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Is Labour really the natural home for those concerned about human rights?

 

I read the report by Shami Chakrabarti into alleged racism in the Labour Party over the weekend.  It’s a good report and an interesting read for a number of reasons – but I was looking for lessons for our Party.

What particularly struck me was that right upfront she explains why she joined the Labour Party as soon as she was appointed to lead the Inquiry. She states that she has always supported and voted for the Labour Party but that her various jobs (Civil Servant and then Director of Liberty) required her to be non-Party political.  She goes on to say that Labour is however the natural home for anybody concerned about human rights, that all significant legislative improvements in human rights in this country have happened on Labour’s watch, and that Labour has consistently been the first Party to accommodate immigrant voices and to achieve significant support among successive waves of immigrants -whether they be Jewish, Irish, BAME.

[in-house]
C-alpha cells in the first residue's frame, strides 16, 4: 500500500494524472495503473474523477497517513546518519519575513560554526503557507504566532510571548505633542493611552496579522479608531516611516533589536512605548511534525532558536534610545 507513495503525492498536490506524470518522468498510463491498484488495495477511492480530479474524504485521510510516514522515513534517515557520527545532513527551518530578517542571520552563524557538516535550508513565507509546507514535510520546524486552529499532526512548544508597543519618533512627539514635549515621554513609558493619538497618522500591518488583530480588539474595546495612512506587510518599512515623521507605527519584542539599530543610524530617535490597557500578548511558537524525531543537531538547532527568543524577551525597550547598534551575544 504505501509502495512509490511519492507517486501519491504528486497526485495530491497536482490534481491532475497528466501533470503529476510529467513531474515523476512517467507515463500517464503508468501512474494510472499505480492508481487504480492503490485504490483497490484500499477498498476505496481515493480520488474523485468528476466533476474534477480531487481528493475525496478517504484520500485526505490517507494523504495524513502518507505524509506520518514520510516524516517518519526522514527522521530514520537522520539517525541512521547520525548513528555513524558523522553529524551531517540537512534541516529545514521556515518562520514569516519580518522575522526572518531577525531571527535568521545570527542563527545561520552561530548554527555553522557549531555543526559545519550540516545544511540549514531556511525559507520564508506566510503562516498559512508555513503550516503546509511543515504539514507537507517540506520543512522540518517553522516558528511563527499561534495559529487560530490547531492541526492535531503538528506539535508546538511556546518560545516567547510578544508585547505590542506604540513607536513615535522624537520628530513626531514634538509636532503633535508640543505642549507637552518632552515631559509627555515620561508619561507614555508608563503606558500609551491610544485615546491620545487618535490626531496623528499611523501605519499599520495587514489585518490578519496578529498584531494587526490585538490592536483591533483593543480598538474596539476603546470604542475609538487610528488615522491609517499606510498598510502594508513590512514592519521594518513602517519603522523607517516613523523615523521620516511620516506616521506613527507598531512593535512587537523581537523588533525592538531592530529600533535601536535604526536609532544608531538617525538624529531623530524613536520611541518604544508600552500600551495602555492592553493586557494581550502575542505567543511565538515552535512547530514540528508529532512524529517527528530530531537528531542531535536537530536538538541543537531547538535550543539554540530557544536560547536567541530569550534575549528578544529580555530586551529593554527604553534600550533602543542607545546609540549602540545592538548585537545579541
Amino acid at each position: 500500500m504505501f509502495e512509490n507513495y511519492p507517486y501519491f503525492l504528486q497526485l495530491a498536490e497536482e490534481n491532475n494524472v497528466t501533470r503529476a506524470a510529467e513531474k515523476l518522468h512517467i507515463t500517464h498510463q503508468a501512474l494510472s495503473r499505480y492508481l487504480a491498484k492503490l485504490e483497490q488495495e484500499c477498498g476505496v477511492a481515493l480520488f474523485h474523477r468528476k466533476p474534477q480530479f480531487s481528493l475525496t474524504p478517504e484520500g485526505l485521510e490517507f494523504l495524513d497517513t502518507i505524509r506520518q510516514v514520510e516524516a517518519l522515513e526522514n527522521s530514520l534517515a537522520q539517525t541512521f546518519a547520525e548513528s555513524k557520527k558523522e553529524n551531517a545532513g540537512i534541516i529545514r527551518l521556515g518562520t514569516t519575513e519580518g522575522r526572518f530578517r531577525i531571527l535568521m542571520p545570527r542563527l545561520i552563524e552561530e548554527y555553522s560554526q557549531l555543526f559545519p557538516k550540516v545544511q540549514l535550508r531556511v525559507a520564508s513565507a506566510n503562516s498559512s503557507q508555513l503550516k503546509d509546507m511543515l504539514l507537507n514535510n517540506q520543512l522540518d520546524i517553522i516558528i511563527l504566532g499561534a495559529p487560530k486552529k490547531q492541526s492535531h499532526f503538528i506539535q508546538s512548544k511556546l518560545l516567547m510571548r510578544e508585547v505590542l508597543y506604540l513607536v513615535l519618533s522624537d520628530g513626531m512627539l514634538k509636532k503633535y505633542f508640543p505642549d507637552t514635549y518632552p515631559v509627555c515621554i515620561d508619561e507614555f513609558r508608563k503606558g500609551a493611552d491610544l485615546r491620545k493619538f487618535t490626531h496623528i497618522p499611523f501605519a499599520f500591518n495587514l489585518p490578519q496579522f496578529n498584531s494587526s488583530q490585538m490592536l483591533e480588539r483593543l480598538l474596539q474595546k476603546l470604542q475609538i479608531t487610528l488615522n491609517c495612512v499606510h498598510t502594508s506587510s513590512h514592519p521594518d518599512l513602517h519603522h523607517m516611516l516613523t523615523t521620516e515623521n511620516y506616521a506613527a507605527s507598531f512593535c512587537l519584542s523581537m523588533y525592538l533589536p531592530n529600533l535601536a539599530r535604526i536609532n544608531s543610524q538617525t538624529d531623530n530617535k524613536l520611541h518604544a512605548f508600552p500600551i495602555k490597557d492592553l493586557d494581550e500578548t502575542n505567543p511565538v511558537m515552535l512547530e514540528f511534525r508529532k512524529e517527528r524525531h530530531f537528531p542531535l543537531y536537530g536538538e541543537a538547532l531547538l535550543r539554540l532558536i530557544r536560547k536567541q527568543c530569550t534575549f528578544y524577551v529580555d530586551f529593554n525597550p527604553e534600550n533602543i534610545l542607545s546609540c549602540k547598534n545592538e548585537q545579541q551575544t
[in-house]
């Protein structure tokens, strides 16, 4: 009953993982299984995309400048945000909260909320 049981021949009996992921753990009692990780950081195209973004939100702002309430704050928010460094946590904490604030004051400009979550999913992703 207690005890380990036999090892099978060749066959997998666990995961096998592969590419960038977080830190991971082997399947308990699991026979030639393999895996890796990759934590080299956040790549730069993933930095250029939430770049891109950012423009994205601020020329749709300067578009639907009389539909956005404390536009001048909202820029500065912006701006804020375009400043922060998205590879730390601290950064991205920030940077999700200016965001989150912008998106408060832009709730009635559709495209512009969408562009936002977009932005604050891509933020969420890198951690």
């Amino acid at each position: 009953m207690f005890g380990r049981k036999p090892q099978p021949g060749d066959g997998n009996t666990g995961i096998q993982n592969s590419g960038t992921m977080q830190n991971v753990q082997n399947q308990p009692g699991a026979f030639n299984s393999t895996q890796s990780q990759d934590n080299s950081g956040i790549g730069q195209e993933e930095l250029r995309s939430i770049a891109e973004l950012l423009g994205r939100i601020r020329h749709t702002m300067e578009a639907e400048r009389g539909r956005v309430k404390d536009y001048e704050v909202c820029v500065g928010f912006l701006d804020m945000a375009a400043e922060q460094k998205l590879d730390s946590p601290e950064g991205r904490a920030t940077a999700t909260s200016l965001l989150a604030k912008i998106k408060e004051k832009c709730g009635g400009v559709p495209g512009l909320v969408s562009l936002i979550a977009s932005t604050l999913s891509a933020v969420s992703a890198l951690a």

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Can the nation somehow unite around the values represented by Money Saving Expert, NSPCC, TK Maxx and M&S?

Our esteemed editor, Caron, returned yesterday from a very well earned holiday and, revitalised by sun-soaked walks on Rosemarkie Beach, underscored the party’s need not to “go wobbly on the EU“. She concluded:

The future prosperity of our country depends on us winning these hearts and minds and we need to get on with it. We need to provide the glue that helps this very divided country to come back together and solve the problems it faces.

According to research based on years of mass polling by YouGov, uniting the country could boil down to somehow responding to the common themes represented by four brands: Money Saving Expert, NSPCC, TK Maxx and M&S.

Based on affinities identified in the polling, Emily James, chief strategy officer at advertising agency Rainey Kelly Campbell Roalfe/Y&R says that the brands that are most likely to determine whether someone voted Leave or Remain in the referendum are: